Back pain and repetitive stress injuries are two of the most common forms of chronic pain. Over 50 million Americans experience some form of chronic pain, which is pain that lasts for three or more months. There are many ways to treat chronic pain, and taking a pill seems like an easy answer for many patients and providers.
Prescriptions for painkillers like Vicodin, OxyContin, and Percocet, which are opiate drugs, are on the rise. Unfortunately, with the rise in prescriptions comes a rise in the risk of misuse, abuse, and overdose. Abuse or resale of unused medications can lead to addiction of not just painkillers, but other drugs like heroin. No one wants to live in pain, but you shouldn’t have to put your health and wellness at risk to be pain-free.
The Center for Disease Control (CDC) and the UVM Medical Center are working to help reduce opiate prescription and use. Taking an opioid masks the pain, but does not treat it. One recommended non pill alternative for the treatment of chronic pain is physical therapy. Working with a physical therapist can help you identify the cause of your pain and treat the pain in a safe and supportive manner.
Physical therapists (PTs) partner with patients, their families, and other health care professionals to manage pain. Working with a PT can reduce or eliminate the need for opioids. PTs treat pain through movement, with the positive side effects of improved mobility, independence, and wellness.
Education about pain and its effect on your body has also been sh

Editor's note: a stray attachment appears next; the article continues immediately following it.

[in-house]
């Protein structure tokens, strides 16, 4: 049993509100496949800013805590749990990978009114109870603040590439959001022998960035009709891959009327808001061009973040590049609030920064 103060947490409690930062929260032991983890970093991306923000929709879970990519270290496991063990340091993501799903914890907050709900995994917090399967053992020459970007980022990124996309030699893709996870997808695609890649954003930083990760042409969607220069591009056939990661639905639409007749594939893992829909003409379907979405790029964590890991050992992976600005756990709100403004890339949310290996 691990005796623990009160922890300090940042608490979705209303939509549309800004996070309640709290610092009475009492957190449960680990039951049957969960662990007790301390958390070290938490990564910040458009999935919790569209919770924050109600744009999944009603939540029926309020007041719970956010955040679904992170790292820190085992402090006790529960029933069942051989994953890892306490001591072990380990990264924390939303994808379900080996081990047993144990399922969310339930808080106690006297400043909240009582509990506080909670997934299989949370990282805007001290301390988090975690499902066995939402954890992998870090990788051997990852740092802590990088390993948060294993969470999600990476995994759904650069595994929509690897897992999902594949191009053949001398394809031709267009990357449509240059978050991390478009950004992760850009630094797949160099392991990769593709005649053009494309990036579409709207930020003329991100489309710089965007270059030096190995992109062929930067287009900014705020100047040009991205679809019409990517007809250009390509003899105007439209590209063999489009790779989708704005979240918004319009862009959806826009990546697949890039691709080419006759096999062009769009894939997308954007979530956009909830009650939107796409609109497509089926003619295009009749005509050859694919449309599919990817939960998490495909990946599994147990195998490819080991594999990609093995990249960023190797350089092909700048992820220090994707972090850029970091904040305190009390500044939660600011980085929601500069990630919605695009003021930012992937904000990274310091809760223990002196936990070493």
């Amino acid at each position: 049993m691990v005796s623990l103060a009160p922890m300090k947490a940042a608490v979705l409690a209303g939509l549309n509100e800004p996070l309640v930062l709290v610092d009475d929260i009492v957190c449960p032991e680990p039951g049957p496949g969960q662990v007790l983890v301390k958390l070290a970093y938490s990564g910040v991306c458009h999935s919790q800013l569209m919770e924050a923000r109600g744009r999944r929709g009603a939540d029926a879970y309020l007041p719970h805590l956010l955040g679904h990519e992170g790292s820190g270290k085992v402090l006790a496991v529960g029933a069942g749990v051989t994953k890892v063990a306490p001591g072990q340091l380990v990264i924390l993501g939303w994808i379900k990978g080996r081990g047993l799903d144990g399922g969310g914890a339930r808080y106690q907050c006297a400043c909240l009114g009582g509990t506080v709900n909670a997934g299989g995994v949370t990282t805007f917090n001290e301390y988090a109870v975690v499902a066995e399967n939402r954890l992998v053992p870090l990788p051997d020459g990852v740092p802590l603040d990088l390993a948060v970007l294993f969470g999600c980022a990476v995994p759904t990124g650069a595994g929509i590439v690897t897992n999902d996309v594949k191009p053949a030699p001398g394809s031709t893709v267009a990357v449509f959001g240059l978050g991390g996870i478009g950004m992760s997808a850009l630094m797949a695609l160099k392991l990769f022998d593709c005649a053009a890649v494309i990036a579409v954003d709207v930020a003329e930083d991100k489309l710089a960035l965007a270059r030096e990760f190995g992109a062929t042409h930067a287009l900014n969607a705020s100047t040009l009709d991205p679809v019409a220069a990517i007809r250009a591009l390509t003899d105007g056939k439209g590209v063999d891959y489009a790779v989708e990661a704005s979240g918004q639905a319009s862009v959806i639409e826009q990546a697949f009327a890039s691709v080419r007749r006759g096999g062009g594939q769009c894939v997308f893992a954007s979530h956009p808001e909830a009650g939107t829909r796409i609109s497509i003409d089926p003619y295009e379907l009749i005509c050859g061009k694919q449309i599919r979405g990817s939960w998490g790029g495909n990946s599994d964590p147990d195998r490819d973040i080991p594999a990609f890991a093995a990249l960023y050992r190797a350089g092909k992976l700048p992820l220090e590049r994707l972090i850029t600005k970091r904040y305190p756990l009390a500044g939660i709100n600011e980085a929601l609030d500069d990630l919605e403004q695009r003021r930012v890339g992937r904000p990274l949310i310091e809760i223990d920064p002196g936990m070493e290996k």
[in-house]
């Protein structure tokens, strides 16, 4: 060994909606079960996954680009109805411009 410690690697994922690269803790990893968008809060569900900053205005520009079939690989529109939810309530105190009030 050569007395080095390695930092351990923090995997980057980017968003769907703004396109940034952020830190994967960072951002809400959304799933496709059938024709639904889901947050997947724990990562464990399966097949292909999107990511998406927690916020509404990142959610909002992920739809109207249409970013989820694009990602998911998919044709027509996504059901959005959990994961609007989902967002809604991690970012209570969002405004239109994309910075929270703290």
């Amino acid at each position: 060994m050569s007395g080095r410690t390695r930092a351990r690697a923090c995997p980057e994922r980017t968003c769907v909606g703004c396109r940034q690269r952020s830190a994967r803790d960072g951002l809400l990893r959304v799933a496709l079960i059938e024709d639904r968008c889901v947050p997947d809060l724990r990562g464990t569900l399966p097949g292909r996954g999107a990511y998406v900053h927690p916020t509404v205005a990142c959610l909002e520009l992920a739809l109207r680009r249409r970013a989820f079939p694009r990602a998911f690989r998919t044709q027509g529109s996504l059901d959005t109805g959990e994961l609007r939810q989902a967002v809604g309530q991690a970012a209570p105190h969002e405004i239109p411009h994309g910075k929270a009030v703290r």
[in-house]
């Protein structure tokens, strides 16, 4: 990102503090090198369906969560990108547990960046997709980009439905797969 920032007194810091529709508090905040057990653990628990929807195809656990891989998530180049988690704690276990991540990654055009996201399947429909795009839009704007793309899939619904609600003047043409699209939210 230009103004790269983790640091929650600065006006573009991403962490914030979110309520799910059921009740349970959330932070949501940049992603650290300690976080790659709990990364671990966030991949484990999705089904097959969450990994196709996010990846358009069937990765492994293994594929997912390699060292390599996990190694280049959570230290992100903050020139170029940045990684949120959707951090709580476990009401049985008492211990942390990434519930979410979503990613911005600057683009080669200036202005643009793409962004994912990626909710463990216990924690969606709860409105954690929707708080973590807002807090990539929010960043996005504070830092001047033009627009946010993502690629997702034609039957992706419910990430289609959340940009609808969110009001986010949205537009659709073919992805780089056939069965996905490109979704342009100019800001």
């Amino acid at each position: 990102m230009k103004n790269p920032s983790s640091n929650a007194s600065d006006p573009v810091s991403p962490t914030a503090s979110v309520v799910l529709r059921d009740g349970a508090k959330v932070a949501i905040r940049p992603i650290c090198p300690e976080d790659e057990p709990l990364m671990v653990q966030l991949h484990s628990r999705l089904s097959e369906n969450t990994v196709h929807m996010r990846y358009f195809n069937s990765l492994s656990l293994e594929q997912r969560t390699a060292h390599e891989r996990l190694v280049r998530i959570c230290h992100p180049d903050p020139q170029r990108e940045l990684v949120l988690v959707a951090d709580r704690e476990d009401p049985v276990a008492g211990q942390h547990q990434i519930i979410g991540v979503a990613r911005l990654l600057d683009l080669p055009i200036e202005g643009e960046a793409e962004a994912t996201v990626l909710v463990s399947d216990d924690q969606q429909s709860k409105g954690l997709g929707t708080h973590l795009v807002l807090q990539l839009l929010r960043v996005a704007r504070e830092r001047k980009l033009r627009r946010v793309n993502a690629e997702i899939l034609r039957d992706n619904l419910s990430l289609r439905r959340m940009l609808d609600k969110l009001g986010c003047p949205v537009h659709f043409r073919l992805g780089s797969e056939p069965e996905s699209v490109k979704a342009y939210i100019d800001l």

own to treat pain. A physical therapist can work with you to teach you about your pain. They can show you safe ways to move that help to reduce your pain, often in a single session.
The phrase “no pain, no gain” is wrong. Pain is a sign that something needs attention. As a physical therapist, I counter that statement from patients with a simple, “No.” You will have pain after an injury or surgery, but let’s work together to make healthy gains.
October is National Physical Therapy month. The American Physical Therapy Association has launched a campaign, #ChoosePT to help people learn more about the benefits of PT as a safe alternative to opioids.
Learn more about Physical Therapy at the University of Vermont Medical Center, or call (802) 847-7910 for an appointment.
Before you ask for a prescription for pain medicine, ask for a prescription to PT.
Cathy Shearer, MPA, PT, GCS, is an inpatient physical therapist at The University of Vermont Medical Center and a Geriatric Clinical Specialist.